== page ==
Wednesday, May 28, 2008

The People and The Candidates

Guest-blogging at Matt Yglesias' place, Ta-Nehisi Coates makes an important point regarding the proclivities of Black and female voters to support candidates of their respective race/gender (he also notes that this whole discourse has taught us that Black Women Do Not Exist. Separate point).
This whole notion of masses of people "excited about a black president,"in particular, ignores the fact that since 1984, we've had a black person at least declare for president every year. In 2004 we had two--a black man and a black woman. I don't recall there being much excitement around the notion of President Al Sharpton, amongst blacks or whites. It's true that there is a great deal of excitement now about electing a black president--but that's because the prospect is Barack Obama. Ditto for Hillary.

This idea that Blacks are mindlessly flocking to Obama because he's a Black face (or women, to a lesser extent, for Clinton) is unbelievably patronizing to everyone involved. Blacks have proven themselves to be more than willing to vote for White candidates -- including against other Blacks (recall that Clinton lead Obama amongst Blacks early in this campaign). Same with women. Same with Black women for that matter (Carol Mosley-Braun all the way!). It is Whites and men who have historically shown far more ... reticence at straying from the bounds of identity politics over America's electoral history. The reason we see high support for Obama and Clinton is because they are both fantastic candidates.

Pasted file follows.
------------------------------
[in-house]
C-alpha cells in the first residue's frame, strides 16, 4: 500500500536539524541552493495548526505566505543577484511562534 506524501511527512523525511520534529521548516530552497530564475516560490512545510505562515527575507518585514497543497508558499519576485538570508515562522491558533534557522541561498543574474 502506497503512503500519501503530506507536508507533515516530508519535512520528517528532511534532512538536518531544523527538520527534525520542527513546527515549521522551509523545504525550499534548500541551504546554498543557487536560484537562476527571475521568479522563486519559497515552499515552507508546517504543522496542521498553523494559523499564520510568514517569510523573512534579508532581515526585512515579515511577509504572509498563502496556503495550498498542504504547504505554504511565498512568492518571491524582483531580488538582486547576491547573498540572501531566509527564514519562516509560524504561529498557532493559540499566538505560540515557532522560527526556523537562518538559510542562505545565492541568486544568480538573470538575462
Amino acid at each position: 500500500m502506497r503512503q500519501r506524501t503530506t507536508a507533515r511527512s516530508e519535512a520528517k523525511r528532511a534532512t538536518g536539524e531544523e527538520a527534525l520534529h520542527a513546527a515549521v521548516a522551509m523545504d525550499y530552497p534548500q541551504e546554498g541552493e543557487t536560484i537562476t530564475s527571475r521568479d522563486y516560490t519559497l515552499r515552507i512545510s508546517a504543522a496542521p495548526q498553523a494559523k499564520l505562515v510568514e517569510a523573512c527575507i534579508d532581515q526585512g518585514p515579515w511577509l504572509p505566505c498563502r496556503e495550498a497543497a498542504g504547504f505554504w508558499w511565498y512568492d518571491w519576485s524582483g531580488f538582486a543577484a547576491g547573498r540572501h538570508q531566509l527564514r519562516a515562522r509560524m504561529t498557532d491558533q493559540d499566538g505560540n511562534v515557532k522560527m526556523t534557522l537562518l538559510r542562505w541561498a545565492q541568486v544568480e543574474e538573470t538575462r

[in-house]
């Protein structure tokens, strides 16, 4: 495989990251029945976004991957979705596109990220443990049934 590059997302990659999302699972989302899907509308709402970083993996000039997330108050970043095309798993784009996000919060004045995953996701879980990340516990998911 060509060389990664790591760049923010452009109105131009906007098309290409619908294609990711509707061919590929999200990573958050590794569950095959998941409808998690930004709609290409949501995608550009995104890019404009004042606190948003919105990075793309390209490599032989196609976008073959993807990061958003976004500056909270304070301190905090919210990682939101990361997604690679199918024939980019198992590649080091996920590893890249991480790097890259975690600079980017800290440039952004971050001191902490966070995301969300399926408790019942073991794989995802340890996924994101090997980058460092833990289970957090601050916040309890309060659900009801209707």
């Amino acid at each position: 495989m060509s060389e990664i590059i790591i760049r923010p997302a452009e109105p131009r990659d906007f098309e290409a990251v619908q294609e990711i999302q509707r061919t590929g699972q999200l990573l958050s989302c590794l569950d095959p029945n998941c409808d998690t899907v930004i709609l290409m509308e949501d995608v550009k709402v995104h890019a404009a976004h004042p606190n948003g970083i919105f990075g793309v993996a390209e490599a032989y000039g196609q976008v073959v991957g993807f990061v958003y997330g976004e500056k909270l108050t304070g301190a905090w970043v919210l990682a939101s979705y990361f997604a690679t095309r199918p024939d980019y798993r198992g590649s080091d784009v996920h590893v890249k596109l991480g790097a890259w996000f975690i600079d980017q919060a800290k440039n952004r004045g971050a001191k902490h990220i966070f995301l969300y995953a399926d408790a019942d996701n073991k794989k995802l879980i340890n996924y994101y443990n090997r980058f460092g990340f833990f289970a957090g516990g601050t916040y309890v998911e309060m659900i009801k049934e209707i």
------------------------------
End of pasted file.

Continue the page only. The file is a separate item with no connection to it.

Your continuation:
Given that it seems Blacks and women have been far more willing to evaluate candidates "on the merits" than Whites and men, perhaps, come the general, we might deign to wonder as to the cause if Whites (I'm assuming Obama will be the nominee at this point) don't follow along. Who has shown the more neutral, dispassionate judgment in the past?

1 comment:

schiller1979 said...

There is at least anecdotal evidence that all ethnic groups have shown some tendency to vote for members of their own group. In my native state of Minnesota, for example, there were three governors surnamed “Anderson” within one 25-year period. (I like to complete that thought by saying that two of them were named “Elmer”, but that’s not quite true in that, in one case, Elmer was his middle name.) On the other hand, my current home state of Pennsylvania has a Jewish governor (and senior senator for that matter) with 2.3% of its population being Jewish. And that governor’s Republican opponent when he was re-elected is African American (10% of the population).

I believe it’s true that every majority African American congressional district in the country is represented by an African American. And in conformity with the interpretation of the Voting Rights Act, they are designed to produce that result.

My prediction is that Obama will get at least as high a percentage of the African American vote as any previous Democratic candidate, and that African American voter turnout will set a new record. We will, of course, see if I’m right. I don’t believe that by saying those things I’m 1) saying that African Americans are “mindlessly flocking to Obama”; or 2) being “unbelievably patronizing to everyone involved“.

I don’t think you’ve shown anything to support your assertion that “Blacks and women have been far more willing to evaluate candidates ‘on the merits’ than Whites and men“.